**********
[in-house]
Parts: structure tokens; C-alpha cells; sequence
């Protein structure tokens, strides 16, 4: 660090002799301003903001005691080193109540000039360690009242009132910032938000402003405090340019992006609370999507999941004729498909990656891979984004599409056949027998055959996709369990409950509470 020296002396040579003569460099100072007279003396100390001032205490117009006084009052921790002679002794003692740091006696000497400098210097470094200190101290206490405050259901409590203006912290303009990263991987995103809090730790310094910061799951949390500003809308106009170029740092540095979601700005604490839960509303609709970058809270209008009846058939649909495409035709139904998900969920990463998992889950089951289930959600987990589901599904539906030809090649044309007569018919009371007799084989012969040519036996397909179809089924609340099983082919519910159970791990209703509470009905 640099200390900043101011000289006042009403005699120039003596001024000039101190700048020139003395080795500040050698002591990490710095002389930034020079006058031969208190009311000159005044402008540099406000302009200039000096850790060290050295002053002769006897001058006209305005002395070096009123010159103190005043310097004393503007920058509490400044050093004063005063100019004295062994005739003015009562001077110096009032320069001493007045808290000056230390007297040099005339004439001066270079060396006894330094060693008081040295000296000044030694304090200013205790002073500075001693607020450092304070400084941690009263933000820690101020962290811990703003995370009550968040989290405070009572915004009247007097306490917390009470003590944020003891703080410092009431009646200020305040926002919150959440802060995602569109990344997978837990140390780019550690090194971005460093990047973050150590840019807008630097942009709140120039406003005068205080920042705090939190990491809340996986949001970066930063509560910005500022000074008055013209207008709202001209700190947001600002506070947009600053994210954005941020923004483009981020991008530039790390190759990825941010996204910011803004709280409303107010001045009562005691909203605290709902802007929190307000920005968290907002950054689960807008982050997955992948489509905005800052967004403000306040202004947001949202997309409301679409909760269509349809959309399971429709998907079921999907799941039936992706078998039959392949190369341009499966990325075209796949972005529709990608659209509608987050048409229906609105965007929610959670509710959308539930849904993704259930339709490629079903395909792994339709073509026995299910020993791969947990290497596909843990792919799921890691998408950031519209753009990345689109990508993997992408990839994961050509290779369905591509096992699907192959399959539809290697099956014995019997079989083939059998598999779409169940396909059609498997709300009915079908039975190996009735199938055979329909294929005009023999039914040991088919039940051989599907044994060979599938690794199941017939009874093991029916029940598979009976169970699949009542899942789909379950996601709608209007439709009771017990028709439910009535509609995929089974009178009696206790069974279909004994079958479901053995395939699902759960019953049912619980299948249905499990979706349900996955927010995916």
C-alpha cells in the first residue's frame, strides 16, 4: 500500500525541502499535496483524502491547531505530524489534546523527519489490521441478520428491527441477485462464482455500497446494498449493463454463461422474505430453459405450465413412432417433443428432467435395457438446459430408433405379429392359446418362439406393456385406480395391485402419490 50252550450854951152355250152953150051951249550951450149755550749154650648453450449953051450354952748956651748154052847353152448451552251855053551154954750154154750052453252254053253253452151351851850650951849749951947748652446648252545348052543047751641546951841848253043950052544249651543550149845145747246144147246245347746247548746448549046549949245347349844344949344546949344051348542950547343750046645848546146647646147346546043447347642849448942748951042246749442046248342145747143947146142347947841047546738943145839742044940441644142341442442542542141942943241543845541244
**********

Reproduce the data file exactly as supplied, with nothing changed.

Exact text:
[in-house]
Parts: structure tokens; C-alpha cells; sequence
């Protein structure tokens, strides 16, 4: 660090002799301003903001005691080193109540000039360690009242009132910032938000402003405090340019992006609370999507999941004729498909990656891979984004599409056949027998055959996709369990409950509470 020296002396040579003569460099100072007279003396100390001032205490117009006084009052921790002679002794003692740091006696000497400098210097470094200190101290206490405050259901409590203006912290303009990263991987995103809090730790310094910061799951949390500003809308106009170029740092540095979601700005604490839960509303609709970058809270209008009846058939649909495409035709139904998900969920990463998992889950089951289930959600987990589901599904539906030809090649044309007569018919009371007799084989012969040519036996397909179809089924609340099983082919519910159970791990209703509470009905 640099200390900043101011000289006042009403005699120039003596001024000039101190700048020139003395080795500040050698002591990490710095002389930034020079006058031969208190009311000159005044402008540099406000302009200039000096850790060290050295002053002769006897001058006209305005002395070096009123010159103190005043310097004393503007920058509490400044050093004063005063100019004295062994005739003015009562001077110096009032320069001493007045808290000056230390007297040099005339004439001066270079060396006894330094060693008081040295000296000044030694304090200013205790002073500075001693607020450092304070400084941690009263933000820690101020962290811990703003995370009550968040989290405070009572915004009247007097306490917390009470003590944020003891703080410092009431009646200020305040926002919150959440802060995602569109990344997978837990140390780019550690090194971005460093990047973050150590840019807008630097942009709140120039406003005068205080920042705090939190990491809340996986949001970066930063509560910005500022000074008055013209207008709202001209700190947001600002506070947009600053994210954005941020923004483009981020991008530039790390190759990825941010996204910011803004709280409303107010001045009562005691909203605290709902802007929190307000920005968290907002950054689960807008982050997955992948489509905005800052967004403000306040202004947001949202997309409301679409909760269509349809959309399971429709998907079921999907799941039936992706078998039959392949190369341009499966990325075209796949972005529709990608659209509608987050048409229906609105965007929610959670509710959308539930849904993704259930339709490629079903395909792994339709073509026995299910020993791969947990290497596909843990792919799921890691998408950031519209753009990345689109990508993997992408990839994961050509290779369905591509096992699907192959399959539809290697099956014995019997079989083939059998598999779409169940396909059609498997709300009915079908039975190996009735199938055979329909294929005009023999039914040991088919039940051989599907044994060979599938690794199941017939009874093991029916029940598979009976169970699949009542899942789909379950996601709608209007439709009771017990028709439910009535509609995929089974009178009696206790069974279909004994079958479901053995395939699902759960019953049912619980299948249905499990979706349900996955927010995916």
C-alpha cells in the first residue's frame, strides 16, 4: 500500500525541502499535496483524502491547531505530524489534546523527519489490521441478520428491527441477485462464482455500497446494498449493463454463461422474505430453459405450465413412432417433443428432467435395457438446459430408433405379429392359446418362439406393456385406480395391485402419490 50252550450854951152355250152953150051951249550951450149755550749154650648453450449953051450354952748956651748154052847353152448451552251855053551154954750154154750052453252254053253253452151351851850650951849749951947748652446648252545348052543047751641546951841848253043950052544249651543550149845145747246144147246245347746247548746448549046549949245347349844344949344546949344051348542950547343750046645848546146647646147346546043447347642849448942748951042246749442046248342145747143947146142347947841047546738943145839742044940441644142341442442542542141942943241543845541244